Climate Change Not Letting Rocky Mountain Forests Recover After Fire

Tuesday, 22 March, 2016 - 13:42

A new study published in the journal Global Ecology and Biogeography says that climate change is to be blamed for alterations in the ability of Rocky Mountain forests to recover from wildfire.

The changing climate is said to be altering the ability of Rocky Mountain forests to recover from wildfire, according to a new study published in the journal Global Ecology and Biogeography.

Scientists say the growth of vulnerable new post-fire seedlings is affected badly whenever devastating fires are followed by warm and dry conditions. Another factor that has hit forest recovery is the increased distance between burned areas and the sources of seeds that typically replace trees lost to fire.

“Fires that are followed by warm, dry conditions offer us a window into the future”, says Brian Harvey, lead author of the study and a former University of Wisconsin-Madison graduate student in the laboratory of Monica Turner, E.P. Odum Professor of Ecology and Vilas Research Professor of Zoology.

Now a postdoctoral Smith Fellow at the University of Colorado Boulder, Harvey says that from all the best available data and modeling, and expectations about future climate, these are the kinds of fires and post-fire climates that we are going to see more of it in the future.

Though the forests of the Rocky Mountains are well-adapted to fire, that seems to be helping little in checking the destruction of the trees. Scientists say with climate change, vulnerable areas are more likely to see more of fires that are followed by drought. As such, these forests are unlikely to recover as quickly as they used to earlier.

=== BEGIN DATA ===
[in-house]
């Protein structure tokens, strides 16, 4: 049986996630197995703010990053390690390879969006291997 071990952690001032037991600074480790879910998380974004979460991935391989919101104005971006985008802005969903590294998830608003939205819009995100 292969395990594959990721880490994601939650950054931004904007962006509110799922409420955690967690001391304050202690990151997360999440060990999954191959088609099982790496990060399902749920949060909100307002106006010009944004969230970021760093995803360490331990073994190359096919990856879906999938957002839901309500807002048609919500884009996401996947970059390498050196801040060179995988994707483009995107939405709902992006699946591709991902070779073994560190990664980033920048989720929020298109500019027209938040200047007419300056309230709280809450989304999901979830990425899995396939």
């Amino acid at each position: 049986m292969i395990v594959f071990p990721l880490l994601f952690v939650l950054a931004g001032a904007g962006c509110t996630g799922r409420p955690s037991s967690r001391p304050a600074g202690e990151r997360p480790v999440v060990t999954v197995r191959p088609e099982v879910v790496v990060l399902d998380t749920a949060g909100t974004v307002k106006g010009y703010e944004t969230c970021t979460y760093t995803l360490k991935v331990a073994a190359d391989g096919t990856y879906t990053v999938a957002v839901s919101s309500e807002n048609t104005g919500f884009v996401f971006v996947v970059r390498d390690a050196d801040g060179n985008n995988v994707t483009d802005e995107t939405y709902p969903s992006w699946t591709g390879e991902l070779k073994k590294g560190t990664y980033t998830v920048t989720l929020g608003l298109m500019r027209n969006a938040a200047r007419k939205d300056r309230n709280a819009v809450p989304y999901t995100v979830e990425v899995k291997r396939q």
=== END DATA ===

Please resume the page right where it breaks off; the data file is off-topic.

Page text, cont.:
“It's a double whammy because even if seeds can get to a burned patch, they still need to survive once they get there. That may be much harder to do in a warmer, drier climate", say scientists.

In a report published by the WTSP, "Tampa Fire Rescue reports this month alone it has responded to at least 74 calls. Estimates are that Spice-related calls in Tampa have cost around $50,000 in March."

"We ban the substance and so they tweak the substance, so we're constantly chasing our tail with it and they keep tweaking it," said Pinellas County Sheriff Bob Gualtieri.

According to a report in AbcActionNews by Kera Mashek, "Police say drug dealers are targeting the homeless with cheap spice. A Clearwater Police officer caught video of three near lifeless people who were high. Around Unity Park in St. Pete, EMS have responded to 30 medical calls for spice overdoses in the past few days."

"They're calling it the one hit and quit on the street and it's knocking folks out," said Richard Linkiewicz, St. Pete Police homeless outreach officer.

"Police in Tampa say that more people than ever before are overdosing on the drug, as investigators in Clearwater say they've received dozens of calls for people who have had to be rushed to the hospital because of suspected spice use. WTVT reported that Tampa medical and law enforcement professionals warned last week about the dangerous uptick in overdoses that is possibly linked to a bad batch of spice that's being sold," according to a news report published by PJMEDIA.

'The spike that we're seeing and my personnel are dealing with on the road are unprecedented,' Gandy told WFLA. 'Looked like one of our zombie movies.' He added that he 'had 15 people walking around in various states of incapacitation'.

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